Leaf Blowers, Annoying; Trucks, Hazardous

Trucks in a no-parking zone on Lily Pond Lane in East Hampton David E. Rattray

The East Hampton Village Trustees appear willing to listen to ideas about how to lessen leaf-blower noise. However, as the board considers what primarily is an annoyance, it should also think about a safety problem on village streets — massive landscaping trailers parked in the lanes of travel as workers tend to adjacent properties.

It seems as if the number and size of landscaping trucks and trailers have grown with every season. Officials look the other way when they are left on narrow streets, often in no-parking zones, forcing passing vehicles into the oncoming lanes, especially in the estate sections of the village. 

Unlike officially permitted roadwork or tree trimming, for which the law requires workers to be stationed to direct traffic, these mowers and hedge clipping crews disappear from view the moment their trucks stop. The practice is a clear hazard and arguably illegal: New York traffic law prohibits leaving vehicles unattended in state rights of way; village law allows temporary stops for loading and unloading only.

Not all that long ago, a landscape worker lost his legs here when a passing vehicle squeezed him against a trailer he had left parked in a traffic lane. Pedestrians and bicyclists are similarly at risk, as they move around these obstructions.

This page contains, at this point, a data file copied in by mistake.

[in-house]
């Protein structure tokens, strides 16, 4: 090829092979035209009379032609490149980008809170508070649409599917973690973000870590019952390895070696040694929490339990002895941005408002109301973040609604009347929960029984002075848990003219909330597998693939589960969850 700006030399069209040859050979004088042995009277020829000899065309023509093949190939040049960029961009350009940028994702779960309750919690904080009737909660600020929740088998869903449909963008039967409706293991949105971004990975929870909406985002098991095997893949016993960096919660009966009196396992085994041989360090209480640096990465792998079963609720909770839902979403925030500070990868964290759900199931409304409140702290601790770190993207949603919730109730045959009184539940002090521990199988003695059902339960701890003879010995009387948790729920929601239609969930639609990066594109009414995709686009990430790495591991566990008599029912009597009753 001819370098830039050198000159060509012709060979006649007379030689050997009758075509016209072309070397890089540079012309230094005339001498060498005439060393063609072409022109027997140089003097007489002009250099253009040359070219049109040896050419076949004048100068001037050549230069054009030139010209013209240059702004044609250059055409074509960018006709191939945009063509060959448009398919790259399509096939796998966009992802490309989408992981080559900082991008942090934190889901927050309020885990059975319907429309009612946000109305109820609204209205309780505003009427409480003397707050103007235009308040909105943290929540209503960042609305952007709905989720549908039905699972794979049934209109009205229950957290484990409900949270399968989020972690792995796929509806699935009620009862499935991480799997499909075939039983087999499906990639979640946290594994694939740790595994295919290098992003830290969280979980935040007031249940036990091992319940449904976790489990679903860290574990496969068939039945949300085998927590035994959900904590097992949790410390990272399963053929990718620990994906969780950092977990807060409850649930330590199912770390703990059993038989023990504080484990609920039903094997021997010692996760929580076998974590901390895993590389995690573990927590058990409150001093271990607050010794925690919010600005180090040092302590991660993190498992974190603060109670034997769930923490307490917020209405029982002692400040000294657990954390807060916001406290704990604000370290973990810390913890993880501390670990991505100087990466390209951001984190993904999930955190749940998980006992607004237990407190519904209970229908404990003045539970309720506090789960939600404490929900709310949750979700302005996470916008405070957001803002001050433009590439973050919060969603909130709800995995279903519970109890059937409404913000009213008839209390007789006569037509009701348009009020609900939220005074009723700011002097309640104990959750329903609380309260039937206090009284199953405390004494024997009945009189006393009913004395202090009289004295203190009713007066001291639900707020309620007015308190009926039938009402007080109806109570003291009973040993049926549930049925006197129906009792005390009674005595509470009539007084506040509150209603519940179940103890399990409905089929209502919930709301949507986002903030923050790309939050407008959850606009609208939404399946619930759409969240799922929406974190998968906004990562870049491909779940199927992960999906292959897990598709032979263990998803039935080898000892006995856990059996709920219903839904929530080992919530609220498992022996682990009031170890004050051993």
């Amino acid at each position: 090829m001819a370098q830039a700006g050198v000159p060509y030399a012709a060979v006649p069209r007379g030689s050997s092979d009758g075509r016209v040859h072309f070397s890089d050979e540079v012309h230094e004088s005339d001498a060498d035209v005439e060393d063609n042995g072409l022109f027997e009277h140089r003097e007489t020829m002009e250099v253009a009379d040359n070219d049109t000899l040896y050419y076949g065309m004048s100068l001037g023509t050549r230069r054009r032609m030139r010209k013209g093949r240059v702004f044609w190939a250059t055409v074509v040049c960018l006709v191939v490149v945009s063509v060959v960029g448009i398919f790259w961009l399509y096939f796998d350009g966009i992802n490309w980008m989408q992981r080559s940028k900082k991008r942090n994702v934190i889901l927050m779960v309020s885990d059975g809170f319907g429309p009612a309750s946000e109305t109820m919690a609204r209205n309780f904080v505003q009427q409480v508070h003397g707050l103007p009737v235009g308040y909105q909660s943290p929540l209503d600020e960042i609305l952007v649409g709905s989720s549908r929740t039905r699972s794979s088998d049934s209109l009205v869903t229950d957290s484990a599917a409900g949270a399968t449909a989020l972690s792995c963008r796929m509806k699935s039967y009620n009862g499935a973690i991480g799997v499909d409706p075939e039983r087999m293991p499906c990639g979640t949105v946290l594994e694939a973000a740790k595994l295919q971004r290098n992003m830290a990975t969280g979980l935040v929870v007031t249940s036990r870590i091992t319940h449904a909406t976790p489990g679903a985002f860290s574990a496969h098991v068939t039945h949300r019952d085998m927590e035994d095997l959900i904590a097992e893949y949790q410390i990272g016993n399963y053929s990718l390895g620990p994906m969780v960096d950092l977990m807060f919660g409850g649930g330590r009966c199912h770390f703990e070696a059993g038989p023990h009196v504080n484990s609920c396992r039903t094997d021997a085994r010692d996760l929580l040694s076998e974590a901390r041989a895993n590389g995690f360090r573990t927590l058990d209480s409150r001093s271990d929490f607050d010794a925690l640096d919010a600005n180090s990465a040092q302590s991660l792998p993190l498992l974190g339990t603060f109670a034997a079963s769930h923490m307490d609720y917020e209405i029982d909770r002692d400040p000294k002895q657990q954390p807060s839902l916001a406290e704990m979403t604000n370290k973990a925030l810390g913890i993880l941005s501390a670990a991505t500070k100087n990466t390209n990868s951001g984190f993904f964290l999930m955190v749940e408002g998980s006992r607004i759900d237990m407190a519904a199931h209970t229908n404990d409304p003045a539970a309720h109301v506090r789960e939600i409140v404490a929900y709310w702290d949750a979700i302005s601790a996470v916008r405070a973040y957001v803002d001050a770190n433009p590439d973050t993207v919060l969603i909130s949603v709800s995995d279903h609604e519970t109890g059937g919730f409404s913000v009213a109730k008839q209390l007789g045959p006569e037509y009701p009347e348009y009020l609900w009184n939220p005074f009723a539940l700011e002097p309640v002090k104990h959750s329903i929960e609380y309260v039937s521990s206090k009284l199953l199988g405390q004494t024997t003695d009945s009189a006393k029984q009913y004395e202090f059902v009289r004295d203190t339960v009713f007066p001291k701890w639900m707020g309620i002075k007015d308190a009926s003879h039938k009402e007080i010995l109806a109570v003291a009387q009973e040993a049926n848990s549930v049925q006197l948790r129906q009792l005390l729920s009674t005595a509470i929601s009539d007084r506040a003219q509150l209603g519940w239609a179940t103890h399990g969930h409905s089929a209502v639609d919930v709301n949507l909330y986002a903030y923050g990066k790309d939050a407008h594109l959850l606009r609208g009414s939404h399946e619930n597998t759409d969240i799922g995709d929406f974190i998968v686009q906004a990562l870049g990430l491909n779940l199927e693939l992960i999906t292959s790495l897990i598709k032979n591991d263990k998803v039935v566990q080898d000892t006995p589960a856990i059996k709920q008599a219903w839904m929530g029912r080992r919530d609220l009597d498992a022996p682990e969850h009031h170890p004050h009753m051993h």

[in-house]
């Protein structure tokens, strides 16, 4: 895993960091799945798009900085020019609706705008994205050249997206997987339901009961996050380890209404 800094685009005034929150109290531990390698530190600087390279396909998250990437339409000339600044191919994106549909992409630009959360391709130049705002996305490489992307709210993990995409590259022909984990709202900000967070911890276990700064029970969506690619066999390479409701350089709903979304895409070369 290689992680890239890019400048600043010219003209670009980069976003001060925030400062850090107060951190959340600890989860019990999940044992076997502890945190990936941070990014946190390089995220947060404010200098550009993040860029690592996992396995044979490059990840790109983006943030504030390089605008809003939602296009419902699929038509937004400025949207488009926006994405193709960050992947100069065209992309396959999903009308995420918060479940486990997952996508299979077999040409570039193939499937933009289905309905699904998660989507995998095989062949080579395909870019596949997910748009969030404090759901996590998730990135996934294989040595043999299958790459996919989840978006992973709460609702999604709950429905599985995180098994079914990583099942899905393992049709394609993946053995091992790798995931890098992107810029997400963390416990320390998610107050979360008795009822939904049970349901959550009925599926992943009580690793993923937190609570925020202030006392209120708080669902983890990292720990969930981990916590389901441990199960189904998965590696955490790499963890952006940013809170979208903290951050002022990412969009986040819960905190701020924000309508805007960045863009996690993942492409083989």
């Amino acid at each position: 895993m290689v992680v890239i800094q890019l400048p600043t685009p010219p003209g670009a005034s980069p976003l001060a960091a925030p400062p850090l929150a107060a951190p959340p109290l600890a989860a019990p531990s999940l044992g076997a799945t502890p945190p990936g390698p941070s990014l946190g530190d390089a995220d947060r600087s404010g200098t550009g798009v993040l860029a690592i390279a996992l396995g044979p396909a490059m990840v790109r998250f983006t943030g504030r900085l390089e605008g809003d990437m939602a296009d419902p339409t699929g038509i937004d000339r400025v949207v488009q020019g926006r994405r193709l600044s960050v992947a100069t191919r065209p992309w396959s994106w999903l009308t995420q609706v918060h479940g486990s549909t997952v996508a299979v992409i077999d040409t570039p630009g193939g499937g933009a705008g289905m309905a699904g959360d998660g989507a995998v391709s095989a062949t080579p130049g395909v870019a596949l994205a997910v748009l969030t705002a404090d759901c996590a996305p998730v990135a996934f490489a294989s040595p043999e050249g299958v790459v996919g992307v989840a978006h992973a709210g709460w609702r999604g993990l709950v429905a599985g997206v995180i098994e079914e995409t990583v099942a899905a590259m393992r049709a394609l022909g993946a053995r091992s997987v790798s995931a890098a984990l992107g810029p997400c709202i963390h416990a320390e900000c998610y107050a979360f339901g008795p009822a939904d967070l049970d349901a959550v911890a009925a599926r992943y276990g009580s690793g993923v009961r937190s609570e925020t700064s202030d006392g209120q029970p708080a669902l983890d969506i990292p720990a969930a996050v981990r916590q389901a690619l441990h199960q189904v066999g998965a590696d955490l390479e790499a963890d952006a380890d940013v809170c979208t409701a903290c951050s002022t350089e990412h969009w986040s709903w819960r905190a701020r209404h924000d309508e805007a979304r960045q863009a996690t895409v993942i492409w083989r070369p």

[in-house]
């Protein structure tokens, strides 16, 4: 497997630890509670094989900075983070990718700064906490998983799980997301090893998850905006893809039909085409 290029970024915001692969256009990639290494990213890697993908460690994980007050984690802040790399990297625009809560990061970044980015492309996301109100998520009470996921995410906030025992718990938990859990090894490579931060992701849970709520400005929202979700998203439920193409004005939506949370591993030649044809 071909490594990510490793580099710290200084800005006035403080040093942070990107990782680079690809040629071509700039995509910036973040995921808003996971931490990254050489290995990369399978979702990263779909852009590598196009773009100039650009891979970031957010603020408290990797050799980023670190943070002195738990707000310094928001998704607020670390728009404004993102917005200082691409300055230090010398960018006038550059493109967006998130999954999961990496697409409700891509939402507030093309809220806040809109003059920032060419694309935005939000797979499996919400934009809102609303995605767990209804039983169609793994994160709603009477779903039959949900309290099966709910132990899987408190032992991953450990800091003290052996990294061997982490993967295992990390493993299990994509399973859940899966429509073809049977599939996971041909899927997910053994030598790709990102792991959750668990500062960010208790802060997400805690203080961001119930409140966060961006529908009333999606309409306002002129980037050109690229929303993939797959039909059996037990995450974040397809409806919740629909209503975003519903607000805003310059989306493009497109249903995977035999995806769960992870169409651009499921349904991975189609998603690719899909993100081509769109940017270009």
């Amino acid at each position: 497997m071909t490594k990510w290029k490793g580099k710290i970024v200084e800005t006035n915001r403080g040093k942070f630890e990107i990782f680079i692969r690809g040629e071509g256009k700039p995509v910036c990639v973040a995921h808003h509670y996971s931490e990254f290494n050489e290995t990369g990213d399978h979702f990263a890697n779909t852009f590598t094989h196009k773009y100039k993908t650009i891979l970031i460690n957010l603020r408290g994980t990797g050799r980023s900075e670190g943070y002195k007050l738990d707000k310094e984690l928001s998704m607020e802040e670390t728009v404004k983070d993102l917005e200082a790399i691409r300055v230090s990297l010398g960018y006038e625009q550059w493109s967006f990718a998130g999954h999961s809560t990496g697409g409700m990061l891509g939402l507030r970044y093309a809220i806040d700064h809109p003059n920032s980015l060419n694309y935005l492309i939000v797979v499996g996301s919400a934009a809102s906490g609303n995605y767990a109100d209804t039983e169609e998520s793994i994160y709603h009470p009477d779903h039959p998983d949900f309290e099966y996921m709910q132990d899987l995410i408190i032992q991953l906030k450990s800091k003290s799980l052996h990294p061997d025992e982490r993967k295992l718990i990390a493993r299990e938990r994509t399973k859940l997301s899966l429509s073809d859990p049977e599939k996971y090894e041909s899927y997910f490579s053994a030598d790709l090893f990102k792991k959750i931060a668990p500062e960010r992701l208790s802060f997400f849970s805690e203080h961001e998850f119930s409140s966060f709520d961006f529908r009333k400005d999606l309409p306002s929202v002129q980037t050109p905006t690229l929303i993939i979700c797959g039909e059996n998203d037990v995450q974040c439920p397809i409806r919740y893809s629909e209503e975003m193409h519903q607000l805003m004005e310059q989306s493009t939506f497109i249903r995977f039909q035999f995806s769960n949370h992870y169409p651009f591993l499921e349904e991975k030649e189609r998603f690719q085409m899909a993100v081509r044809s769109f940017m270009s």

Oddly enough, village police are quick to ticket personal vehicles parked in the roadway, but not so commercial vehicles, which present far more of a hazard. The message is: Don’t try this at home, though it’s okay for the folks who mow your lawn.

Left to their own devices and without bother from law enforcement, landscapers have doubled down, using ever-larger equipment and not trying to back into clients’ driveways even when there is adequate space. Of course, their clients might share some of the blame; many have illegally blocked off public portions of the shoulders or grassed margins of the roads, where work vehicles might otherwise pull off safely. The bottom line is that the fact alone that a truck that is too big to park properly does not give its operator the liberty to leave it wherever he or she wants. 

It is fine that the village might want to do something about the noise from leaf blowers, but officials should not ignore the ultimately more serious problem with the trucks that carry them.